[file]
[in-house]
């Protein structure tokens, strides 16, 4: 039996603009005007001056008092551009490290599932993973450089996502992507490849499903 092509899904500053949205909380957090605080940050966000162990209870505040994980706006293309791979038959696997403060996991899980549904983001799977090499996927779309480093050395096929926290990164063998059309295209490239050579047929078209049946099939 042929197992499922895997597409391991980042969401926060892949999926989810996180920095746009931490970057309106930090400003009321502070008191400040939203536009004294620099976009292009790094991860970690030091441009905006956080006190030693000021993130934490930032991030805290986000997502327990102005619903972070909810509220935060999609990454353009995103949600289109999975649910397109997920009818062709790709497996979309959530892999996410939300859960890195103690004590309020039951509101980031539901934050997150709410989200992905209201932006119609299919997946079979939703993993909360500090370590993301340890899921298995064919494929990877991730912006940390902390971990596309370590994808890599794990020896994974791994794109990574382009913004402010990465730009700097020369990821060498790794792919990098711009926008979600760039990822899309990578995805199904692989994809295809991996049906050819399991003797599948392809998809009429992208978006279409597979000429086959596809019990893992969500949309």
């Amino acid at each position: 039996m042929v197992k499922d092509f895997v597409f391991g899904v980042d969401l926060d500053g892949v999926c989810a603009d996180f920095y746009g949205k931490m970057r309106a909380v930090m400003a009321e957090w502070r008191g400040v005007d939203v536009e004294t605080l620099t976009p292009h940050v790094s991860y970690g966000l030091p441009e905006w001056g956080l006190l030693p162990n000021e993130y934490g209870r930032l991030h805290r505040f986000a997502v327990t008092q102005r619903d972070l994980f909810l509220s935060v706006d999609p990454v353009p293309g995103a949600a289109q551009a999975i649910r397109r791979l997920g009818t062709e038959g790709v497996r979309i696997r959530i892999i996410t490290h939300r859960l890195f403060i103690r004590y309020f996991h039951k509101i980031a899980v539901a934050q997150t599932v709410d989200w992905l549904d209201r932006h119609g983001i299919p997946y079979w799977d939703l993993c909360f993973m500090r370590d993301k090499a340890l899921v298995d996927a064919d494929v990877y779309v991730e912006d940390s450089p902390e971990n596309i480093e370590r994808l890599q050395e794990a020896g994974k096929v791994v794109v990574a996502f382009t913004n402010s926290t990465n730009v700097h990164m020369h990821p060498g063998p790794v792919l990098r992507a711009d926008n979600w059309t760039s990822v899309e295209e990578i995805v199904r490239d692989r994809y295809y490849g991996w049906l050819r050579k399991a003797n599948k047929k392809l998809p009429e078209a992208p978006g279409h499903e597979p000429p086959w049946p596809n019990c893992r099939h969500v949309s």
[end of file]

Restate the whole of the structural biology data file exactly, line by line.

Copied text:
[in-house]
């Protein structure tokens, strides 16, 4: 039996603009005007001056008092551009490290599932993973450089996502992507490849499903 092509899904500053949205909380957090605080940050966000162990209870505040994980706006293309791979038959696997403060996991899980549904983001799977090499996927779309480093050395096929926290990164063998059309295209490239050579047929078209049946099939 042929197992499922895997597409391991980042969401926060892949999926989810996180920095746009931490970057309106930090400003009321502070008191400040939203536009004294620099976009292009790094991860970690030091441009905006956080006190030693000021993130934490930032991030805290986000997502327990102005619903972070909810509220935060999609990454353009995103949600289109999975649910397109997920009818062709790709497996979309959530892999996410939300859960890195103690004590309020039951509101980031539901934050997150709410989200992905209201932006119609299919997946079979939703993993909360500090370590993301340890899921298995064919494929990877991730912006940390902390971990596309370590994808890599794990020896994974791994794109990574382009913004402010990465730009700097020369990821060498790794792919990098711009926008979600760039990822899309990578995805199904692989994809295809991996049906050819399991003797599948392809998809009429992208978006279409597979000429086959596809019990893992969500949309």
């Amino acid at each position: 039996m042929v197992k499922d092509f895997v597409f391991g899904v980042d969401l926060d500053g892949v999926c989810a603009d996180f920095y746009g949205k931490m970057r309106a909380v930090m400003a009321e957090w502070r008191g400040v005007d939203v536009e004294t605080l620099t976009p292009h940050v790094s991860y970690g966000l030091p441009e905006w001056g956080l006190l030693p162990n000021e993130y934490g209870r930032l991030h805290r505040f986000a997502v327990t008092q102005r619903d972070l994980f909810l509220s935060v706006d999609p990454v353009p293309g995103a949600a289109q551009a999975i649910r397109r791979l997920g009818t062709e038959g790709v497996r979309i696997r959530i892999i996410t490290h939300r859960l890195f403060i103690r004590y309020f996991h039951k509101i980031a899980v539901a934050q997150t599932v709410d989200w992905l549904d209201r932006h119609g983001i299919p997946y079979w799977d939703l993993c909360f993973m500090r370590d993301k090499a340890l899921v298995d996927a064919d494929v990877y779309v991730e912006d940390s450089p902390e971990n596309i480093e370590r994808l890599q050395e794990a020896g994974k096929v791994v794109v990574a996502f382009t913004n402010s926290t990465n730009v700097h990164m020369h990821p060498g063998p790794v792919l990098r992507a711009d926008n979600w059309t760039s990822v899309e295209e990578i995805v199904r490239d692989r994809y295809y490849g991996w049906l050819r050579k399991a003797n599948k047929k392809l998809p009429e078209a992208p978006g279409h499903e597979p000429p086959w049946p596809n019990c893992r099939h969500v949309s």